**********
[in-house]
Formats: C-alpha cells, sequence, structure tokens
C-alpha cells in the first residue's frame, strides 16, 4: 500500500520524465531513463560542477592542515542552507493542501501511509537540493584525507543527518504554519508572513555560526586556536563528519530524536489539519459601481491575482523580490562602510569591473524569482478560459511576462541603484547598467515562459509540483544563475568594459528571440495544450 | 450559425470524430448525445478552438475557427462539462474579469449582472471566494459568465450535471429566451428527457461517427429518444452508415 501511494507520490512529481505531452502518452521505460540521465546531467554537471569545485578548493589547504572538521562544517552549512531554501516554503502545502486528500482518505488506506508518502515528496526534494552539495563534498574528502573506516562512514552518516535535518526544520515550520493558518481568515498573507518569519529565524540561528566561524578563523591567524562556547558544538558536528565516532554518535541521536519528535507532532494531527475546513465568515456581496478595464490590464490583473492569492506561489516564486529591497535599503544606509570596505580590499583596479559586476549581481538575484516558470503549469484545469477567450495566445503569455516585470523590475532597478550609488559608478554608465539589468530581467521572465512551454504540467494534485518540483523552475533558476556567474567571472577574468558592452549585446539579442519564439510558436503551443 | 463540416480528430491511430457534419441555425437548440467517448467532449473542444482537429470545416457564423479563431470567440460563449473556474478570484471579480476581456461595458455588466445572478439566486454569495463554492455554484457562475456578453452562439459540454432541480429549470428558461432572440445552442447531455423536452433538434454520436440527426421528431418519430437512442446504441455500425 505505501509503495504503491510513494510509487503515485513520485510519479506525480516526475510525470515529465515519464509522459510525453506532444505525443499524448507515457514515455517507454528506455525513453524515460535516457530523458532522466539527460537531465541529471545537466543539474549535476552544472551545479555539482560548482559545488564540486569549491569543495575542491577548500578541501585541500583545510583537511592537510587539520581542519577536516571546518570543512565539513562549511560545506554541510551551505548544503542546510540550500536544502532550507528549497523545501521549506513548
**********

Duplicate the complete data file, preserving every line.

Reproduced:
[in-house]
Formats: C-alpha cells, sequence, structure tokens
C-alpha cells in the first residue's frame, strides 16, 4: 500500500520524465531513463560542477592542515542552507493542501501511509537540493584525507543527518504554519508572513555560526586556536563528519530524536489539519459601481491575482523580490562602510569591473524569482478560459511576462541603484547598467515562459509540483544563475568594459528571440495544450 | 450559425470524430448525445478552438475557427462539462474579469449582472471566494459568465450535471429566451428527457461517427429518444452508415 501511494507520490512529481505531452502518452521505460540521465546531467554537471569545485578548493589547504572538521562544517552549512531554501516554503502545502486528500482518505488506506508518502515528496526534494552539495563534498574528502573506516562512514552518516535535518526544520515550520493558518481568515498573507518569519529565524540561528566561524578563523591567524562556547558544538558536528565516532554518535541521536519528535507532532494531527475546513465568515456581496478595464490590464490583473492569492506561489516564486529591497535599503544606509570596505580590499583596479559586476549581481538575484516558470503549469484545469477567450495566445503569455516585470523590475532597478550609488559608478554608465539589468530581467521572465512551454504540467494534485518540483523552475533558476556567474567571472577574468558592452549585446539579442519564439510558436503551443 | 463540416480528430491511430457534419441555425437548440467517448467532449473542444482537429470545416457564423479563431470567440460563449473556474478570484471579480476581456461595458455588466445572478439566486454569495463554492455554484457562475456578453452562439459540454432541480429549470428558461432572440445552442447531455423536452433538434454520436440527426421528431418519430437512442446504441455500425 505505501509503495504503491510513494510509487503515485513520485510519479506525480516526475510525470515529465515519464509522459510525453506532444505525443499524448507515457514515455517507454528506455525513453524515460535516457530523458532522466539527460537531465541529471545537466543539474549535476552544472551545479555539482560548482559545488564540486569549491569543495575542491577548500578541501585541500583545510583537511592537510587539520581542519577536516571546518570543512565539513562549511560545506554541510551551505548544503542546510540550500536544502532550507528549497523545501521549506513548